Uneven diffusion in Zhidan, north Shaanxi

The successful experience of WGD in Shouguang has greatly encouraged local governments nationwide to learn from Shouguang in government intervention for FID. This is particularly true for those poor counties, including Zhidan County, where the government viewed intervention in FID as an important means for local economic development and poverty alleviation. This was an important reason why the WGD was selected as a part of the inter-provincial cooperation between Shaanxi and Shandong under the umbrella of the national poverty alleviation program. As a result, a farmer technician from Shandong was selected and sent to Zhidan as a consultant for WGD.

Bearing in mind the complexity of local environments, economic development, and farmer learning capacity, not all government interventions were successful. In fact, there were many unsuccessful cases. The story below of WGD in Zhidan shows the unevenness of government intervention in the poor areas of China (Wu 2003).

Zhidan is a located in north Shaanxi (see Fig. 2), which is covered by numerous hills and gullies. As a transitional area between agriculture and animal husbandry, traditional farming systems with the feature of over-cultivation on slopes had caused serious environmental consequences such as soil erosion. In addition, Zhidan was nationally recognized as a poor county where over 30 % of the population was below the national poverty line in the mid-1990s when our fieldwork was conducted. To cope with rural poverty and soil erosion in Zhidan, the local government emphasized agricultural innovation and WGD was one of the government projects in the early 1990s.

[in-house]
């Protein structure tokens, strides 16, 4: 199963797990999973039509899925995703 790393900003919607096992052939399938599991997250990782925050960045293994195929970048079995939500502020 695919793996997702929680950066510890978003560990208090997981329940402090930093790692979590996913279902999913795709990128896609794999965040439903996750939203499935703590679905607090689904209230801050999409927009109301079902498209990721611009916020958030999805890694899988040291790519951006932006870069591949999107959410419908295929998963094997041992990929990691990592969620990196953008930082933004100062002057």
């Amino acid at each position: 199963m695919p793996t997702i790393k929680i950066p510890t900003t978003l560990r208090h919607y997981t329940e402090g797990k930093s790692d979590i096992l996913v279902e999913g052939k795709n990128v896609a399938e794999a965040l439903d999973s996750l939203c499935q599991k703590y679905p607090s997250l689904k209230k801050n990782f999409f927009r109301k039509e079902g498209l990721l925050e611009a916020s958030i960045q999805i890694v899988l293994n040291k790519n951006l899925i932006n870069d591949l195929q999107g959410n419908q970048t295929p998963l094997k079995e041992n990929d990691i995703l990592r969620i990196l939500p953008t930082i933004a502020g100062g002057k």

Like many agricultural extension projects in Zhidan, however, there was strong resistance to WGD in a number of the selected villages because of past experiences with cases of failed government projects. To remove this resistance, the government recruited labor forces from outside to cut down live crops in the targeted area and also provided financial subsidies to cover the costs of the materials for building the greenhouses. Three years later, unfortunately, most of greenhouses had disappeared. The failure, according to local informants, was related to many factors. First, the new technology was too complicated for local farmers who were used to the traditional farming system with little external input and cropping management experience. Second, the invited consultant knew nothing about the local environment and could not offer good advice. Third, there was not a stage of local experimentation and demonstration before wide diffusion. Finally, participating farmers were unable to make profits due to a limited local market and the small scale of vegetable production.